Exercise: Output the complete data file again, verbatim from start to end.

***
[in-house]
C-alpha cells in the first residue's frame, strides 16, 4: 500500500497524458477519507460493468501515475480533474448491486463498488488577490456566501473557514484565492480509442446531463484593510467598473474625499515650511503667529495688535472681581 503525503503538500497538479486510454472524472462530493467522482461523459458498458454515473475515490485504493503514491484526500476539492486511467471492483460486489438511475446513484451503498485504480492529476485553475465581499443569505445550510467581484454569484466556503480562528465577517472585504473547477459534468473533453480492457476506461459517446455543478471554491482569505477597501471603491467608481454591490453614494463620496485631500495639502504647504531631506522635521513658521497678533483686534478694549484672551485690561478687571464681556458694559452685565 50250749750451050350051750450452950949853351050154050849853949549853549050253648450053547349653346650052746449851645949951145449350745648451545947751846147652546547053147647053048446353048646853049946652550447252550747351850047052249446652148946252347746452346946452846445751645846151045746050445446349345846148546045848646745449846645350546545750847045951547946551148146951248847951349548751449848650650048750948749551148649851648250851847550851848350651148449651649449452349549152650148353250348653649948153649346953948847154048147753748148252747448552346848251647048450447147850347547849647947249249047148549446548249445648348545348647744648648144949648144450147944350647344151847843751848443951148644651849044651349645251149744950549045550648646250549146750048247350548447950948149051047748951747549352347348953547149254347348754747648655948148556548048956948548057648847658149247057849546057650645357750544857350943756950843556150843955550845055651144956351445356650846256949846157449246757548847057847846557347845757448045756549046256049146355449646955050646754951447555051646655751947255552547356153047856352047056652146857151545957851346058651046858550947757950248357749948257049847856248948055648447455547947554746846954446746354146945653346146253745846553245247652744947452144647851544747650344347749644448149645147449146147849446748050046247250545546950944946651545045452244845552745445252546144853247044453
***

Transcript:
[in-house]
C-alpha cells in the first residue's frame, strides 16, 4: 500500500497524458477519507460493468501515475480533474448491486463498488488577490456566501473557514484565492480509442446531463484593510467598473474625499515650511503667529495688535472681581 503525503503538500497538479486510454472524472462530493467522482461523459458498458454515473475515490485504493503514491484526500476539492486511467471492483460486489438511475446513484451503498485504480492529476485553475465581499443569505445550510467581484454569484466556503480562528465577517472585504473547477459534468473533453480492457476506461459517446455543478471554491482569505477597501471603491467608481454591490453614494463620496485631500495639502504647504531631506522635521513658521497678533483686534478694549484672551485690561478687571464681556458694559452685565 50250749750451050350051750450452950949853351050154050849853949549853549050253648450053547349653346650052746449851645949951145449350745648451545947751846147652546547053147647053048446353048646853049946652550447252550747351850047052249446652148946252347746452346946452846445751645846151045746050445446349345846148546045848646745449846645350546545750847045951547946551148146951248847951349548751449848650650048750948749551148649851648250851847550851848350651148449651649449452349549152650148353250348653649948153649346953948847154048147753748148252747448552346848251647048450447147850347547849647947249249047148549446548249445648348545348647744648648144949648144450147944350647344151847843751848443951148644651849044651349645251149744950549045550648646250549146750048247350548447950948149051047748951747549352347348953547149254347348754747648655948148556548048956948548057648847658149247057849546057650645357750544857350943756950843556150843955550845055651144956351445356650846256949846157449246757548847057847846557347845757448045756549046256049146355449646955050646754951447555051646655751947255552547356153047856352047056652146857151545957851346058651046858550947757950248357749948257049847856248948055648447455547947554746846954446746354146945653346146253745846553245247652744947452144647851544747650344347749644448149645147449146147849446748050046247250545546950944946651545045452244845552745445252546144853247044453